Who Will SpaceX Take Around the Moon? Elon Musk's Company to Fly First Private Passenger

File photo: The moon is pictured. Elon Musk’s SpaceX has booked its first space tourist: a passenger it plans to fly around the moon. Getty Images

Elon Musk's SpaceX has booked its first space tourist: a passenger it plans to fly around the moon. If successful, the—as yet unnamed—traveler would become the first private passenger to make such a journey, the company announced on Twitter.

SpaceX is keeping tight-lipped on the identity of its explorer, adding they would reveal who was flying on Monday, September 17.

But Elon Musk responded to the tweet with an emoji of the Japanese flag. This enigmatic message prompted hundreds of comments as social media users speculated as to the passenger's identity. Users suggested Japanese businessmen like Takemitsu Takizaki—founder of manufacturing company Keyence—and Daisuke Enomoto.

It wouldn't be Enomoto's first attempt at space tourism. The former Livedoor executive trained in Moscow to join astronauts on a 2006-7 International Space Station expedition. Chronic kidney stones prevented him from flying into space at the time, The Associated Press reported.

Iranian-American engineer Anousheh Ansari took Enomoto's spot and became the first self-funded woman to travel to the ISS. The first ever space tourist was Dennis Tito, a multimillionaire American engineer. He blasted off for the space station in 2001.

Other space tourists include South African entrepreneur Mark Shuttleworth, who traveled into space back in 2002. Businessman and poker player Guy Laliberté became Canada's first space tourist in 2009.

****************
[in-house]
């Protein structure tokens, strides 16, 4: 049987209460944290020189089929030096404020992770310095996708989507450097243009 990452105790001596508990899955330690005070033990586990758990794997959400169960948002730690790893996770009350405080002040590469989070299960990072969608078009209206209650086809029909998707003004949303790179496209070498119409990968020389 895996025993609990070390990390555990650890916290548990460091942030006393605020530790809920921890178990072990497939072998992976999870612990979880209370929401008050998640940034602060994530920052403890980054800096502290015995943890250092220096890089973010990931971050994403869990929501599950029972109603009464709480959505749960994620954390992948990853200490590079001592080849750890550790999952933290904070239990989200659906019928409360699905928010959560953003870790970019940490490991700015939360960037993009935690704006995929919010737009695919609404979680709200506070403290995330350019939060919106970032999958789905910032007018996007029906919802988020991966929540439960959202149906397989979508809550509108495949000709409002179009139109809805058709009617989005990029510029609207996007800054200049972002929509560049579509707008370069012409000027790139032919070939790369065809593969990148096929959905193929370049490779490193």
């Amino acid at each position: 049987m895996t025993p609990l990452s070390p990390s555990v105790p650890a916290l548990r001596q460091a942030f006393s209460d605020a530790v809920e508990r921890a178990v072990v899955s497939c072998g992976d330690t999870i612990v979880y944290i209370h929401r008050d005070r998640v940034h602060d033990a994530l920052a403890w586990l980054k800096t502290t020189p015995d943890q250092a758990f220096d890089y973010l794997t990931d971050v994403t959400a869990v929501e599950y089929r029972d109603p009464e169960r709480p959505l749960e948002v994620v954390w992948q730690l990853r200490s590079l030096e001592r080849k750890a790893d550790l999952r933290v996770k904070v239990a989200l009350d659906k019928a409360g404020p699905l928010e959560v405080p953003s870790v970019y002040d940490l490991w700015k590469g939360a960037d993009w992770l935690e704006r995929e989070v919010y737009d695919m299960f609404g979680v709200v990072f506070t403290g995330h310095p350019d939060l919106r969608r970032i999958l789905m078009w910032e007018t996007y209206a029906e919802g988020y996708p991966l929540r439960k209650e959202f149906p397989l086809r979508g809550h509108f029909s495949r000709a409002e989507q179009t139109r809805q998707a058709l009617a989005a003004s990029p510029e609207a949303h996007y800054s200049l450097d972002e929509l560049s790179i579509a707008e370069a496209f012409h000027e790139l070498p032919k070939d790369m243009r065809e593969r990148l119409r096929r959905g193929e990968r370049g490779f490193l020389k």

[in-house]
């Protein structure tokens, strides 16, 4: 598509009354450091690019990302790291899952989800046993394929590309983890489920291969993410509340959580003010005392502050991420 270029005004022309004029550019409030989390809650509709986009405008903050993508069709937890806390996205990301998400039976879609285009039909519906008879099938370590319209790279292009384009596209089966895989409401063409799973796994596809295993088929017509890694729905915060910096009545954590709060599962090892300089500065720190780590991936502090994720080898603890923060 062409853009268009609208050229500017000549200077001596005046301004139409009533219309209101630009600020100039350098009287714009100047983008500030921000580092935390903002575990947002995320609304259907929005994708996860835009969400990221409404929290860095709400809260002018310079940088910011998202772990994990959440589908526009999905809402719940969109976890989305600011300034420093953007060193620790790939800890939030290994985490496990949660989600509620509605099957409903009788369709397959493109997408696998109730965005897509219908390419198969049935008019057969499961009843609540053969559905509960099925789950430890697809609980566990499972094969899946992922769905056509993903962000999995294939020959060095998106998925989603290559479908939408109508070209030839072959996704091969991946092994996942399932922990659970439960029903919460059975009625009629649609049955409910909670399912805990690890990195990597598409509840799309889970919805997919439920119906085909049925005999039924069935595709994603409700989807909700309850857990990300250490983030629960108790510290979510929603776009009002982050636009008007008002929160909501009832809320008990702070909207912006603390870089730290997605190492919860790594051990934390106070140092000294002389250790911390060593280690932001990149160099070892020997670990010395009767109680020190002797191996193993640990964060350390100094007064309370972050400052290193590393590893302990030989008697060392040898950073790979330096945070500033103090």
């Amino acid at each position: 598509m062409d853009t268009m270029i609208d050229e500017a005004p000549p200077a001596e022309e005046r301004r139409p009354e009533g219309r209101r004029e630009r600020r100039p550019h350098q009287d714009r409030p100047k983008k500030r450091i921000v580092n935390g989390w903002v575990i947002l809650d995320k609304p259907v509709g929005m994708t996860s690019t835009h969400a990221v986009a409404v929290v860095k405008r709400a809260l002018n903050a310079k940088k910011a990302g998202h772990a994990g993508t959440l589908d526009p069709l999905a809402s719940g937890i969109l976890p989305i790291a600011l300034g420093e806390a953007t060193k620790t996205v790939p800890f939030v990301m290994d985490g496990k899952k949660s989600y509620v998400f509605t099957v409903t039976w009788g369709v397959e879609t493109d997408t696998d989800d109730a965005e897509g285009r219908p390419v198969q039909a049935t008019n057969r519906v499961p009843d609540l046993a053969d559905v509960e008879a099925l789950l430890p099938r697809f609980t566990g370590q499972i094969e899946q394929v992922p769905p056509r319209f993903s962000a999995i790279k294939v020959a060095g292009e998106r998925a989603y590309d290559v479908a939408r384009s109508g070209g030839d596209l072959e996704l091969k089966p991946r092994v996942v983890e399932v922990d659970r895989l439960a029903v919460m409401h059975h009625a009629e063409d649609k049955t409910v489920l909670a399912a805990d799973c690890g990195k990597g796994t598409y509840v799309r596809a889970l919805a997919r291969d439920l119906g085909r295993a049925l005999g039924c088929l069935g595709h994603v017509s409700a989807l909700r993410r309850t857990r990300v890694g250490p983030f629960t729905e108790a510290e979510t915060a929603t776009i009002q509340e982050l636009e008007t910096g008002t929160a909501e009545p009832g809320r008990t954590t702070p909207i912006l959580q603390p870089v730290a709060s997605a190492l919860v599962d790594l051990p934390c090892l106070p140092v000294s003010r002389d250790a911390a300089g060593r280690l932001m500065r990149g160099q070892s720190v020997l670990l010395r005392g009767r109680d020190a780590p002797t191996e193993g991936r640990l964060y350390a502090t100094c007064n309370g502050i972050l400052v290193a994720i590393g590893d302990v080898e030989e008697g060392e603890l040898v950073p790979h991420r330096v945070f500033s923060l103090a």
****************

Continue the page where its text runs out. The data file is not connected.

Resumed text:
SpaceX isn't the first company to dabble in space tourism. British businessman Richard Branson's Virgin Galactic plans to take passengers on suborbital spaceflights, but was hit by a deadly accident back in 2014. Co-pilot Michael Alsbury was killed and pilot Peter Siebold seriously injured when the company's VSS Enterprise vehicle crashed in the Mojave Desert, California, during a test flight.

In October 2017, after more than a decade of development and delays, Branson said his company hoped to take a traveler—himself—into space just a few months later, Business Insider reported. But almost a year since the statement—made at the Nordic Business Forum in Helsinki—the company has yet to carry passengers.

Virgin Galactic, however, recently announced one of its vehicles had traveled at more than twice the speed of sound.

SpaceX's mystery passenger is set to fly on the company's Big Falcon Rocket, informally known as the Big F*****g Rocket. This super-heavy lift vehicle is intended to travel as far as Mars, eventually. Musk told SXSW audiences in March that the first prototype was under construction, SpaceNews reported at the time.

The company called its latest move "an important step toward enabling access for everyday people who dream of traveling to space."